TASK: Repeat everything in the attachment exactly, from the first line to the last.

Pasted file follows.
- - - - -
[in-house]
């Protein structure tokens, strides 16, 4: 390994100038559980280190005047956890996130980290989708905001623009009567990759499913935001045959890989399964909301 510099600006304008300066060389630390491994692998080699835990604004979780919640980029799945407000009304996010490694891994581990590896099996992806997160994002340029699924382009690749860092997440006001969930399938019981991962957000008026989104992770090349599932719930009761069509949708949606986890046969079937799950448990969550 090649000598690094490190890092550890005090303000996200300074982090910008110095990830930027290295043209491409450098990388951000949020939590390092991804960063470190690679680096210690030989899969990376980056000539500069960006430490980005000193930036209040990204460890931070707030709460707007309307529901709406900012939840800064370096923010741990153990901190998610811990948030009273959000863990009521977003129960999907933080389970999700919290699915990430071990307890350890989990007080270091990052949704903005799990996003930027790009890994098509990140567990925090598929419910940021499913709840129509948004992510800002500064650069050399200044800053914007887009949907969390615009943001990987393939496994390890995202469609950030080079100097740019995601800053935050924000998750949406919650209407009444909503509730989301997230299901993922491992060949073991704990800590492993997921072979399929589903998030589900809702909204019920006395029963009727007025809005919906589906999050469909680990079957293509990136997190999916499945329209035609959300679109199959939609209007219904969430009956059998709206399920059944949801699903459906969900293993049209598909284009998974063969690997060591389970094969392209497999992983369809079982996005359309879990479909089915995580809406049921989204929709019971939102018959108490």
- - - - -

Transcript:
[in-house]
């Protein structure tokens, strides 16, 4: 390994100038559980280190005047956890996130980290989708905001623009009567990759499913935001045959890989399964909301 510099600006304008300066060389630390491994692998080699835990604004979780919640980029799945407000009304996010490694891994581990590896099996992806997160994002340029699924382009690749860092997440006001969930399938019981991962957000008026989104992770090349599932719930009761069509949708949606986890046969079937799950448990969550 090649000598690094490190890092550890005090303000996200300074982090910008110095990830930027290295043209491409450098990388951000949020939590390092991804960063470190690679680096210690030989899969990376980056000539500069960006430490980005000193930036209040990204460890931070707030709460707007309307529901709406900012939840800064370096923010741990153990901190998610811990948030009273959000863990009521977003129960999907933080389970999700919290699915990430071990307890350890989990007080270091990052949704903005799990996003930027790009890994098509990140567990925090598929419910940021499913709840129509948004992510800002500064650069050399200044800053914007887009949907969390615009943001990987393939496994390890995202469609950030080079100097740019995601800053935050924000998750949406919650209407009444909503509730989301997230299901993922491992060949073991704990800590492993997921072979399929589903998030589900809702909204019920006395029963009727007025809005919906589906999050469909680990079957293509990136997190999916499945329209035609959300679109199959939609209007219904969430009956059998709206399920059944949801699903459906969900293993049209598909284009998974063969690997060591389970094969392209497999992983369809079982996005359309879990479909089915995580809406049921989204929709019971939102018959108490």